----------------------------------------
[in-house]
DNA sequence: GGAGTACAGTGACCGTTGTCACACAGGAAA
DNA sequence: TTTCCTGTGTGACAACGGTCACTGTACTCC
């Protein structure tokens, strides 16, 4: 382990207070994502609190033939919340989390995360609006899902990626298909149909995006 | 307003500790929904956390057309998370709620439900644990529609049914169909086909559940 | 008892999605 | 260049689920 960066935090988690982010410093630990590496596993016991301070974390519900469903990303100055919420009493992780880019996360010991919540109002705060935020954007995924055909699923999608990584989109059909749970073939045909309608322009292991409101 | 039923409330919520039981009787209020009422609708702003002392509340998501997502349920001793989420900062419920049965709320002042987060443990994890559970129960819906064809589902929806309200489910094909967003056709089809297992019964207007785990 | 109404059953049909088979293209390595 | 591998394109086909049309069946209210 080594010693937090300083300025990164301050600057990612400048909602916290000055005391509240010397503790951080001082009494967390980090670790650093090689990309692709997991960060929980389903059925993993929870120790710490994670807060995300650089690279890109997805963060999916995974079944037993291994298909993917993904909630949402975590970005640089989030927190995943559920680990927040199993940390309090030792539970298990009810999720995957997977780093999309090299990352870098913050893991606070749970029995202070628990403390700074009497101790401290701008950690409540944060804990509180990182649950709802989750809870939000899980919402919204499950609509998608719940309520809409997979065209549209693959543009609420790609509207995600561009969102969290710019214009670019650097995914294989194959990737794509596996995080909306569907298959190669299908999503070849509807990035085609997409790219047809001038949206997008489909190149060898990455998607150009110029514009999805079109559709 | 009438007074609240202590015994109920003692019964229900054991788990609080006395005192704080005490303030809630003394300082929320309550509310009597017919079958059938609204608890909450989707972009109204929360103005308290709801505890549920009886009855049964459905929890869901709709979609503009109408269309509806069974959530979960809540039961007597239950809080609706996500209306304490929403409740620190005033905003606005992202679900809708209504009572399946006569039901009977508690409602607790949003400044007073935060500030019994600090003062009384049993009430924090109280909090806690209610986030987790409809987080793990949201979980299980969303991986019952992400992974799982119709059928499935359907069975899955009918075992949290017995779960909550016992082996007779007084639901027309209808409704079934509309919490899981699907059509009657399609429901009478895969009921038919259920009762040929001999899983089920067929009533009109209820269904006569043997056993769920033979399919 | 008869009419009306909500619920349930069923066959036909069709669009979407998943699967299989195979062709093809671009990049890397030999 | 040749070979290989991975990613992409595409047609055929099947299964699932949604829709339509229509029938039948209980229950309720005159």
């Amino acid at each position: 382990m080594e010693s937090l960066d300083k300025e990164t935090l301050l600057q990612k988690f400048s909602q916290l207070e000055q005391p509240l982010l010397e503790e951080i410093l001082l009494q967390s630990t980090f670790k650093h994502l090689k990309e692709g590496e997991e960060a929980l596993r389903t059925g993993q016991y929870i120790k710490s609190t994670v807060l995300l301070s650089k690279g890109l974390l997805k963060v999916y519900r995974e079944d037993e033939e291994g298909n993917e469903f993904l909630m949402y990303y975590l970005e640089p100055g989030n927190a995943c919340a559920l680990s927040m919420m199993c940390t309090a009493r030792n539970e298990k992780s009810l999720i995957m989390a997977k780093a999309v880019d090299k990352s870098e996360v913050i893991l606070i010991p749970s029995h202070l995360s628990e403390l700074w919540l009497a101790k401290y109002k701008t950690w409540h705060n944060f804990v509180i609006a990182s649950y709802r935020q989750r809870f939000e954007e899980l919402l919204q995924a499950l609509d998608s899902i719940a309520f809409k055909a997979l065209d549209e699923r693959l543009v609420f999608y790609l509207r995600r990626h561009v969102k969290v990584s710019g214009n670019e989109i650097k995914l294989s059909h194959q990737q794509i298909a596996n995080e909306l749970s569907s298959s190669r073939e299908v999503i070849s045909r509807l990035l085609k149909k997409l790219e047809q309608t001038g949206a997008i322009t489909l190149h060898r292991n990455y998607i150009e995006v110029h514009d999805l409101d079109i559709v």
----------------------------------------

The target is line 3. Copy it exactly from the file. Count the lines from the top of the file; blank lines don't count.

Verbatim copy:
DNA sequence: TTTCCTGTGTGACAACGGTCACTGTACTCC